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Management by “Fear”…

Posted by Anadi Upadhyaya on September 18, 2012


Managing workforce by playing with their fear factor is frequently used but rarely acknowledged management practice. Strong Belief in formal power, frequent use of forcing as a conflict resolution technique and use of penalty as a motivational factor give birth to a manipulative organization culture where practice of management by fear nurture and maintained.

Employee’s fear of failure, fear of not receiving reward or recognition, fear of losing job or similar; many managers identify it quickly and use it as a tool to rule over the people. Manager’s own insecurity and short sightedness fuels it further as they promote culture of uncertainty and ambiguity to make sure that fear-factor not only exist in the system but also prosper.

When you work in a team, it’s natural that you will discover fears or shortcomings of your teammates, how you utilize this information, depends on your value system. Either you can exploit it by maximizing their fear factor for your benefit or you can help them to conquer fear. Either you can empower your team so that they can fight back or you can assure that they gradually lose their self-esteem and become more vulnerable.

Management by fear is a perfect recipe for business failure and a proof of broken employee engagement. It’s a responsibility of every leader to ensure that an organization treats its people with dignity, trust and respect.

 

If you are a victim of such a culture and it’s going beyond your tolerance limit, you may need to take help from your HR department. You may also count on a feedback mechanism which can help you to get your voice heard and answered.

4 Responses to “Management by “Fear”…”

  1. Even if management by fear is not used as described above, management by cost is pretty much the same thing and leads to dysfunctional behaviours. If an employee has nothing to do he will do one of two things 1.) slow down his work rate so that he looks busy all the time or 2.) he goes looking for work and thus will increase work in progress and slow down the flow of work through the organisation (this NOT limited to production!). Both achieve the opposite of what management actually desires – more sales and lower costs.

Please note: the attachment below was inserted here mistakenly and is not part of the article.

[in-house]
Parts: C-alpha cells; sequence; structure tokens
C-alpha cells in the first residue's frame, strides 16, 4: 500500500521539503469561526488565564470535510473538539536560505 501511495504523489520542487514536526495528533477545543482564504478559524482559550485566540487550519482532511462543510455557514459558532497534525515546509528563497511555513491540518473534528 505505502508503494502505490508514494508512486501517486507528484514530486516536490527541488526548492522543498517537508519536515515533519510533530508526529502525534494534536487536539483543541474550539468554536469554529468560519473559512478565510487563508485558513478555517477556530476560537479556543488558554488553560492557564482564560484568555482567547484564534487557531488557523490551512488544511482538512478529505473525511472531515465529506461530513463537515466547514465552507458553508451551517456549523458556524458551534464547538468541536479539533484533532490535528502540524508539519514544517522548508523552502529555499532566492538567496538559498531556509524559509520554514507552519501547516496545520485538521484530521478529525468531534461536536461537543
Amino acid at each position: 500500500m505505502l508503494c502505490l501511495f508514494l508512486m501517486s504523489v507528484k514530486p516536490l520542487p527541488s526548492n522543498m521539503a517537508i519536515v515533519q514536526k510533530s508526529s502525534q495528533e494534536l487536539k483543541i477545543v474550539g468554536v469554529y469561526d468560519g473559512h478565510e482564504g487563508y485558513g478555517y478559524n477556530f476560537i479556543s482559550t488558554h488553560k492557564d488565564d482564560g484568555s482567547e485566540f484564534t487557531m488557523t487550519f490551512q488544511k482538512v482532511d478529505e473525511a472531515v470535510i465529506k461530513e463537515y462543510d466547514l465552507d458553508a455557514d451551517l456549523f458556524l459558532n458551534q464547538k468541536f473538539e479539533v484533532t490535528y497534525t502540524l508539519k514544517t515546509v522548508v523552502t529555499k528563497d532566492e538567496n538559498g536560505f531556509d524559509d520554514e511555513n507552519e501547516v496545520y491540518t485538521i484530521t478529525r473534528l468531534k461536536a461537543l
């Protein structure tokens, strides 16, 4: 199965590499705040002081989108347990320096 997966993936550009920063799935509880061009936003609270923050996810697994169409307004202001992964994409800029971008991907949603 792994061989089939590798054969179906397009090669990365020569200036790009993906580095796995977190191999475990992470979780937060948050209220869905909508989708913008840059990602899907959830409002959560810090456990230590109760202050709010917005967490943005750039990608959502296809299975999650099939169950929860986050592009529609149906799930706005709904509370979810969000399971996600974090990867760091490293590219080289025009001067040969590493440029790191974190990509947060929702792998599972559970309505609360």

Management gets in on the bad practice too! They behave as though they believe that a resource standing idle is a major waste … and act upon this belief. They cause too much work in progress leading to the slow down in work flow but also more inventory, shortages and surpluses as well as poor due date performance and too long lead-times.

    Why do we do it? Prof John Little and his predecessors have long shown the fallacy and Little delivered the mathematical proof that some resources standing idle is a GOOD thing!

    Fear of poor performance; lost pay increases; lost jobs are some of what employees fear.

    Rudi

    • Thanks for reading Rudi. If employees have nothing to do they might fake to look more “Busy” and always have more time to “Manage the Perception”. But a “True” leader should be able spot it in no time and must take corrective action.

      I believe in saying that “You don’t lead by hitting people over the head.That’s assault, not leadership.”

      • A good manager should be able to spot it … but employees are very good at looking busy. The immediate manager also has an interest in his employees looking busy … he (believes) he needs them, does not want to risk losing them etc. Also, read Parkinson’s law … many employees is a status symbol …

        Anyway, the point is the leader is often too far removed to really see whats up and the immediate manager does not have the same interest.

        Especially companies that have cost reduced by asking employees to help find ways for greater efficiency are subject to the problem … because they often fire the sa,e people that helped improve in the first place. Can you blame employees’ behaviour?

        Rudi

      • Cutting the cost blindly without a realistic assessment will result in dysfunctional behaviors. People like to play the “Blame Game” but leaders should not allow this behavior to prosper in their workplaces.

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